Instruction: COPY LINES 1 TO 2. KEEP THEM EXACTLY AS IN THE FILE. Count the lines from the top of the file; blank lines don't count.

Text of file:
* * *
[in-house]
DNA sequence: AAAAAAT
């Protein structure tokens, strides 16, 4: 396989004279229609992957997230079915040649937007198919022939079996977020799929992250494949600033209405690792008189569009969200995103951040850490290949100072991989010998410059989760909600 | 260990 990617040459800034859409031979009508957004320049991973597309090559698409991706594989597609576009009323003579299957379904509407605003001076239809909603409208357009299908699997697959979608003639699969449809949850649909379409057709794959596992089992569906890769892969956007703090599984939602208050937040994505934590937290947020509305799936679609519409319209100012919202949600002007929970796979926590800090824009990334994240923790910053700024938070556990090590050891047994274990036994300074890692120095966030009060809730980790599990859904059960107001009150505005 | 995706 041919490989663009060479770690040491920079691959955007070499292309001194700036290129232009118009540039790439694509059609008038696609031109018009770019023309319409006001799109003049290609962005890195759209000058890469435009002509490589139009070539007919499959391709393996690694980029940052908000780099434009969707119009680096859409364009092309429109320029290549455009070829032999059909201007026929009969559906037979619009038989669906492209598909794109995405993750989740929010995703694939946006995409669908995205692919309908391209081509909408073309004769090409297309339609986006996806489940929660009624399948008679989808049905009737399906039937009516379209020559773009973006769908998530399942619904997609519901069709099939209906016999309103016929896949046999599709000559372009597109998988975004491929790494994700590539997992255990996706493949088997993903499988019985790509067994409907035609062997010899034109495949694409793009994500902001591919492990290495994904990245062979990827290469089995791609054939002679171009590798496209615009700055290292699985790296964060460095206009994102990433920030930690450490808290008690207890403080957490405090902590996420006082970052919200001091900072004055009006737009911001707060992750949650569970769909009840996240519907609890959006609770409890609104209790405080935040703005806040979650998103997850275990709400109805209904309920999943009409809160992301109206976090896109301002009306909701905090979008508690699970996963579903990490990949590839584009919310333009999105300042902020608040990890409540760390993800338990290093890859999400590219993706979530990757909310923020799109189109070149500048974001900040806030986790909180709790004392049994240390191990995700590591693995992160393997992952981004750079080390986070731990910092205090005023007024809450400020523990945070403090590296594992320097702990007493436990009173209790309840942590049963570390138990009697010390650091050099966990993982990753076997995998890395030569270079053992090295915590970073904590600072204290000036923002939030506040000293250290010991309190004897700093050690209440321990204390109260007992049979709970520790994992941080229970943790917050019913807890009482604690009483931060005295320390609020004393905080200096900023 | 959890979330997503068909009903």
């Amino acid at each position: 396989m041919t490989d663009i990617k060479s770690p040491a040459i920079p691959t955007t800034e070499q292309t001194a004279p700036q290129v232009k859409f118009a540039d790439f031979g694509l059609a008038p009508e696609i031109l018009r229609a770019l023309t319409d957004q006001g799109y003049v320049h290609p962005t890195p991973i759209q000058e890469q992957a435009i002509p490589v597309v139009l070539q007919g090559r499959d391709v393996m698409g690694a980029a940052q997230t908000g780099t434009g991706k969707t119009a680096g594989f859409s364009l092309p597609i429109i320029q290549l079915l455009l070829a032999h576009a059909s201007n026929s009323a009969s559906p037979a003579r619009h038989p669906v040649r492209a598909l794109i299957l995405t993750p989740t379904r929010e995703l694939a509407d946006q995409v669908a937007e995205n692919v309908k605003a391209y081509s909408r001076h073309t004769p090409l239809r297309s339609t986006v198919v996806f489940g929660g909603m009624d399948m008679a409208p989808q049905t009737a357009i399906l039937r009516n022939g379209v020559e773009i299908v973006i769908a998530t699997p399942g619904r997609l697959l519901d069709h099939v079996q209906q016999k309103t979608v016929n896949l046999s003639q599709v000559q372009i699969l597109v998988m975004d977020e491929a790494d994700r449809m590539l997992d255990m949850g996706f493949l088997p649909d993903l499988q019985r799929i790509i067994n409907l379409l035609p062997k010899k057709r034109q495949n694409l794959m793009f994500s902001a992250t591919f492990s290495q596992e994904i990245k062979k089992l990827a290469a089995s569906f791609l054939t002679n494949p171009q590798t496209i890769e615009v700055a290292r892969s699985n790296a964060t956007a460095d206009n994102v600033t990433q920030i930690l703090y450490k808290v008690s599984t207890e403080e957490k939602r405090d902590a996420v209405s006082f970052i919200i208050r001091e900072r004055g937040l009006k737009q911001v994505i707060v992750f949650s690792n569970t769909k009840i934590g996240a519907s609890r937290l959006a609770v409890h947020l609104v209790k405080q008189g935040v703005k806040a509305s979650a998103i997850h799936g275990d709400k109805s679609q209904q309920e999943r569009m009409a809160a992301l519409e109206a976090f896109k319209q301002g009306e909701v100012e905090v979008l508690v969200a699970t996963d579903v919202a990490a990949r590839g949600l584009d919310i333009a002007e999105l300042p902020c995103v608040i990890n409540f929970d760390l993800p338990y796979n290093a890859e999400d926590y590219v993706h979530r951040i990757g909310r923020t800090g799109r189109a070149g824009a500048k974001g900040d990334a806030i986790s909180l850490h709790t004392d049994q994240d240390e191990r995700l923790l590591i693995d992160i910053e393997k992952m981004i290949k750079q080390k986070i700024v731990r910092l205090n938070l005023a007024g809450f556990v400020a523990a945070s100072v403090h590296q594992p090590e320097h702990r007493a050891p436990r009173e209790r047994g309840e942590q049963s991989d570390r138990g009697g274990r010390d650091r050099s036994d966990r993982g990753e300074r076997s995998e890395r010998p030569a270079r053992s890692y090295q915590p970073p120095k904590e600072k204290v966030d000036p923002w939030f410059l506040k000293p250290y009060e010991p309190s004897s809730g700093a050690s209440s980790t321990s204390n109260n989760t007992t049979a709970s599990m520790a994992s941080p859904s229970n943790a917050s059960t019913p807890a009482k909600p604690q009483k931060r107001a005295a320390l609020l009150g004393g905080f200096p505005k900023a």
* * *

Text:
[in-house]
DNA sequence: AAAAAAT